Responsibility, Accountability, & Ownership in Recovery

When faced with an impending future suffused with new freedoms, one can either sink—fall victim to the overwhelming responsibilities concomitant to a less restricted lifestyle—or swim—maybe still struggling and treading slightly, but never losing sight of the gross accountability breeded by independence. Now, the night before I leave for college, I am thinking of the newfound liberty I will soon encounter….no longer will I be told, “Simran, take another spoonful of pasta” or “Make sure to compensate after working out.” No longer will my actions be judged by a well-meaning eye from a discreet distance. No longer will I have the safety net built directly from the nudging beaks of my parents to fall back on for support. Now, instead, I will have to inherit the role of the watchful guard. I will have act as my own back-up cushion. And with these new roles, I will have to accept that with power and liberty comes responsibility and accountability….and if I fail to keep up with these foreign tasks, the consequences due to negligence are on me. Me and no one else.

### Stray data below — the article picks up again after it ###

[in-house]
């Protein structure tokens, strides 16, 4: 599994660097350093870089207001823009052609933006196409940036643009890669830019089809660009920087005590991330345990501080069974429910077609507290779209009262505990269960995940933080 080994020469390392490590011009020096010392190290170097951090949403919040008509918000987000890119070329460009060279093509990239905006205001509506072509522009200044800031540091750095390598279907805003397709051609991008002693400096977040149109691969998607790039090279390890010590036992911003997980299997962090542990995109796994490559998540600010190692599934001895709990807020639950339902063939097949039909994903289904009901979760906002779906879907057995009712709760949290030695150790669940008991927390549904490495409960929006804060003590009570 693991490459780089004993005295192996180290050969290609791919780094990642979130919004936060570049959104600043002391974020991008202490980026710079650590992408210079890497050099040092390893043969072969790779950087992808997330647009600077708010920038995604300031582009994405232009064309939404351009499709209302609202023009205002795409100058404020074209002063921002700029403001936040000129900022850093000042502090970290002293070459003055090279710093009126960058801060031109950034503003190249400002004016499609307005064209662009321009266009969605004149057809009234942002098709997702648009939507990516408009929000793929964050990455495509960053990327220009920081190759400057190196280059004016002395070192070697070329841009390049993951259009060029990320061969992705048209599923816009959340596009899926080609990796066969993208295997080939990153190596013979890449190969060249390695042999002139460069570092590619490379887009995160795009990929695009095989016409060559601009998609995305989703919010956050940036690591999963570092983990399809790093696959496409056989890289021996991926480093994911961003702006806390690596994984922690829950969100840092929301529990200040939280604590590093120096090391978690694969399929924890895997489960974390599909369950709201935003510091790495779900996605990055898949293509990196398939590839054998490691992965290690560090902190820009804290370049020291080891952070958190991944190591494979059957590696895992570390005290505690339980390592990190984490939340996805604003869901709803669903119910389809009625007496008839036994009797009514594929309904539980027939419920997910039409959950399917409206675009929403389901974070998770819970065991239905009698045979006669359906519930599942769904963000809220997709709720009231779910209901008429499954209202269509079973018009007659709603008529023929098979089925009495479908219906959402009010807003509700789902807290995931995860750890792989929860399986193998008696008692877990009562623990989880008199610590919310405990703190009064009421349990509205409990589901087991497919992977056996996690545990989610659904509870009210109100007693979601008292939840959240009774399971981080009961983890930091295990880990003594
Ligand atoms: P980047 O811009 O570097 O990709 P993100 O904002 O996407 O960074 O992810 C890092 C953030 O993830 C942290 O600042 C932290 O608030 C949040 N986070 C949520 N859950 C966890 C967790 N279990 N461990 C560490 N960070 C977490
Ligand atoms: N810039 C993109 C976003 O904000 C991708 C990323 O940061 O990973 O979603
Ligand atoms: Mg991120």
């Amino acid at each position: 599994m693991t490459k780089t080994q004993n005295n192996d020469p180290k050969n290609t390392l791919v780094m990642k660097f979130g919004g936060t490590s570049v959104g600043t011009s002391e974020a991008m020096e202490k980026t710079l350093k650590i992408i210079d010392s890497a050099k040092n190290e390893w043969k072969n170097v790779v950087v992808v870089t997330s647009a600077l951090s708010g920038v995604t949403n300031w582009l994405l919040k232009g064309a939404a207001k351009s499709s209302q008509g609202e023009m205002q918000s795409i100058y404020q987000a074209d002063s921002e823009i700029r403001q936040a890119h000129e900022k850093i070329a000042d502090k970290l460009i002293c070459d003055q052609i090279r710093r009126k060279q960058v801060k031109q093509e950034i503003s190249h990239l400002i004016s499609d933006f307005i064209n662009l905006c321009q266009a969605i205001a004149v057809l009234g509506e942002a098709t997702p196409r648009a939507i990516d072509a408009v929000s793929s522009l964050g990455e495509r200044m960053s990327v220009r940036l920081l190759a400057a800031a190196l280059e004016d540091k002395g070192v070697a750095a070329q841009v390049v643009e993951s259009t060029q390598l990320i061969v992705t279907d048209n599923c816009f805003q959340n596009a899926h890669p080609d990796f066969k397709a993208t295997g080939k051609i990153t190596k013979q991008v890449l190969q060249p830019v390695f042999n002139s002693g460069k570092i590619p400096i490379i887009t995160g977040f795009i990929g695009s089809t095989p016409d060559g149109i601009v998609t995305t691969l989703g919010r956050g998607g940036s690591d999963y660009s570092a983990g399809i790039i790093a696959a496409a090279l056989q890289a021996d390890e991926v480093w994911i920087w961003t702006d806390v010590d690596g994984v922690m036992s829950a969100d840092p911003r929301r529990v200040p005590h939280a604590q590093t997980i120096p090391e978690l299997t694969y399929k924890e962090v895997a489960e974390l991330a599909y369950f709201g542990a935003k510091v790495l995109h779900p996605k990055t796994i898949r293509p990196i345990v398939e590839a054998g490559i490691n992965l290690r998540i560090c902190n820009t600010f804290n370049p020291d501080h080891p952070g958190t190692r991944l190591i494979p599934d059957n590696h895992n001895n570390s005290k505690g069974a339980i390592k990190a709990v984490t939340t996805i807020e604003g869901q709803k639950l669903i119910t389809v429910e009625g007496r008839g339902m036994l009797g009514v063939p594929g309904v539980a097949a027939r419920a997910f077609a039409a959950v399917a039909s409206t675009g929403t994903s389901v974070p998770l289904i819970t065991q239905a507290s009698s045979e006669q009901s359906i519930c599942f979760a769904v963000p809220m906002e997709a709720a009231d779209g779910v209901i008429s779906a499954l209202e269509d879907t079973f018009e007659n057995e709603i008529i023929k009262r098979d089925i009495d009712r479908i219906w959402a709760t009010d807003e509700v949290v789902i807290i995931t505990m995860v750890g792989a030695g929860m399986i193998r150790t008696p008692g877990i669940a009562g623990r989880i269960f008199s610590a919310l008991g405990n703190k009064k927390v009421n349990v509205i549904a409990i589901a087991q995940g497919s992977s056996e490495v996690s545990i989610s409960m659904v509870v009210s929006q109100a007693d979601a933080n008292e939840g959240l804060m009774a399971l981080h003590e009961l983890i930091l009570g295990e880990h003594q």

In recovery, we are often quick to shift blame on anything or anyone other than ourselves. We say, “I am the way that I am because my mom was always so weight-conscious” or “I didn’t eat dessert because my stomach was killing me.” Instead of us being at fault, it’s our mother or our aching organs. And although the development of our disorder was in no way, shape, or form our fault, we need to accept, embrace, and learn from the inevitable faults we make in the midst of our recovery process. For only when we pause and realize that we still have progress to make are we able to begin the journey to fulfilling our genuine self-potential.

So, I guess I’m trying to say this: especially when you are on your own—when at the end of the day the person you have to rely on most to maintain recovery is staring back at you in the mirror—you have to accept head-on that part of the maturation process includes taking ownership for your actions. Because although it may not have been your fault for becoming afflicted with mental illness however long ago, you are the only person who can make sure you heal to a better and brighter place. And being the only person who can do this, you are not only powerful, but the sole possessor of a multitude of responsibilities and concomitant ramifications.

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